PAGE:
We all know that necessity is the mother of invention, which is why the Council teamed up with the University of Maine to build a roadmap for our industry, an effort endorsed by the 127th Legislature last spring in a resolution. January has been a month of announcements centered on efforts of many Maine companies and organizations to build this roadmap for Maine, so it’s a good time to let you know the progress of our efforts.
The good, the bad and the familiar — Many of the legislative debates we’ve been involved with in years past will be back, including arming rangers, attacks on Tree Growth, Sunday hunting, mining regulations, the citizen-initiated referendum process, landowner liability, biomass and scores of bills to improve the energy market in Maine.
A public hearing will be held at 6 p.m. Feb. 6 at the Augusta Armory on a state exemption from “take” of three bat species for forestry and other land use activities.
In 2015, U.S. Fish and Wildlife issued a 4(d) exemption for forestry and related activities after it listed the northern long-eared bat as a threatened species due to the precipitous decline caused by the fungal white-nosed syndrome. Since Maine listed northern long-eared, little brown and small-footed bat as endangered or threatened, MFPC and others have worked with Inland Fisheries and Wildlife to develop an exemption modeled on the federal exemption. Once in place, there should be no question that forestry is not a concern for bats affected by a disease and not a habitat issue. Feb. 16 is the deadline for comments, which can be sent to Becky Orff, Inland Fisheries and Wildlife, 284 State Street 41 SHS, Augusta ME 04333.
The 2nd annual International Mass Timber Conference also is coming up in Portland, Oregon, March 28-30, focusing on innovative building products such as cross-laminated timber (CLT), nail-laminated timber, and other mass timber. Hundreds of attendees from 13 countries have registered so far and many more are expected. A pre-conference mass timber building tour precedes two days of educational panels, an expo, and networking events. More information.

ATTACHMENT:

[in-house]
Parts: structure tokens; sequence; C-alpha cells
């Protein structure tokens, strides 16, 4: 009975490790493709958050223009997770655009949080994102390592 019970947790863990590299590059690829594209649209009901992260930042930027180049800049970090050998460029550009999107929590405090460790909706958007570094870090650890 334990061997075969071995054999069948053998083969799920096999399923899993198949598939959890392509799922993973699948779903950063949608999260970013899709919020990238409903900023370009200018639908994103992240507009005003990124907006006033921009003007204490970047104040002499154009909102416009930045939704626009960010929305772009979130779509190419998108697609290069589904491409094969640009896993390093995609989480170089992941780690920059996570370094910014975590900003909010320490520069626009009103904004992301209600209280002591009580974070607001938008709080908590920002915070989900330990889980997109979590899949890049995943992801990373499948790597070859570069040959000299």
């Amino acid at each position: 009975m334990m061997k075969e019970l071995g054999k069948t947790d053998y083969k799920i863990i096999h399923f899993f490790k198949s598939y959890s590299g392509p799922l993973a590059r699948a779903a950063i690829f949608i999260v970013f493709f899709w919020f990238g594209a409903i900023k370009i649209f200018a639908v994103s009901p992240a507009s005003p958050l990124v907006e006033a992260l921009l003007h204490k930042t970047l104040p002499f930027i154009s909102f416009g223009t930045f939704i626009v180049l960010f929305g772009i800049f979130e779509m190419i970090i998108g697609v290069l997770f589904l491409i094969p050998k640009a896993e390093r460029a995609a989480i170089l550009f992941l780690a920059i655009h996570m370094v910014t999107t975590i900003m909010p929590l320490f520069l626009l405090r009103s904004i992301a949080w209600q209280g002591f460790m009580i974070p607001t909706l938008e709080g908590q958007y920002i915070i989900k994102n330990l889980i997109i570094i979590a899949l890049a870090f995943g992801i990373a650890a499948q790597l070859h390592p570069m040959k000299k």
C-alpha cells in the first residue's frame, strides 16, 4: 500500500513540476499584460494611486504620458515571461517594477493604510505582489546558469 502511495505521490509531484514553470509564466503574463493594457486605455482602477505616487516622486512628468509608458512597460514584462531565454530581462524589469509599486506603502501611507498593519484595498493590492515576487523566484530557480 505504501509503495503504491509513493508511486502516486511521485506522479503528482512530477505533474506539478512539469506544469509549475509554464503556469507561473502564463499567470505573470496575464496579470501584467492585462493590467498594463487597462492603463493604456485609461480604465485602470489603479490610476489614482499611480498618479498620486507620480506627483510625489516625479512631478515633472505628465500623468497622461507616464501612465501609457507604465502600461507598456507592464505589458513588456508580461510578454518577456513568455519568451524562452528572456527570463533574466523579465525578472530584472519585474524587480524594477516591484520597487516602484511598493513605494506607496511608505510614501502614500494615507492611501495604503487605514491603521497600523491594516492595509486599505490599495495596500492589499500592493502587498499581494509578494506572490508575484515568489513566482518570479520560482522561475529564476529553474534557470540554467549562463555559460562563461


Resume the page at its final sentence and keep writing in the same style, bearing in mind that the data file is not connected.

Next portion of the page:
UPDATE — Franklin County commissioners approved a $1 million budget for the unorganized territory for 2017-18, but rejected Sheriff Scott Nichols’ proposal for a UT deputy that would have added $100,000 to the UT budget in the first year. Commissioners also asked the sheriff to reimburse the county $170.37 for the mass mailing to UT residents about his proposal. A deputy delivered the letter to residences who could not be reached by the mailing. Commissioners later decided that Nichols would not have to repay the mail money.
“I wasn’t campaigning for the position, just trying to get the information outo the public,” Nichols said, according to Donna Perry’s story in the Sun Journal Jan. 3.
This week at the Legislature
Public Hearings Tuesday Jan. 3:Agriculture, Conservation and Forestry, Cross Building, Room 214. Testimony can delivered in person or emailed to ACF Clerk Rebecca Harvey.
LD 8An Act to Protect Maine’s Forest Rangers. Summary: This bill prohibits the Department of Agriculture, Conservation and Forestry from prohibiting a forest ranger from carrying a personal concealed firearm for the forest ranger’s protection while on duty.
MFPC position: Opposed. Since 1997, the Legislature has considered many divisive bills that would arm rangers since 1997.
LD 128An Act to Prohibit Foraging on Private Land Without Permission. Summary: This bill requires anyone harvesting edible wild food to have written permission or a bill of sale from the landowner before harvesting or transporting.
MFPC position: To be determined.While the council is not generally concerned with noncommercial foraging, we’re researching whether landowners would forfeit liability protection by allowing commercial foragers to access their land with or without permission.
On February 2, the members of the Maine Forest Economy Growth Initiative (MFPC, PLC, SWOAM, MDF) will be making a presentation to the Labor, Commerce Research and Economic Development Committee about our priorities to strengthen the economy and how the recently completed EDAT report addresses these priorities. This same group will be presenting on February 7 to the Energy and Utilities Committee about our priorities and findings in the EDAT report that relate to the topic of biomass energy in Maine.
Since 1961, the Maine Forest Products Council has represented our state’s diverse forest products community, including logging contractors, sawmills, paper mills, biomass energy, facilities, pellet manufacturers, furniture manufacturers, and the owners of more than nine million acres of commercial forestland in Maine.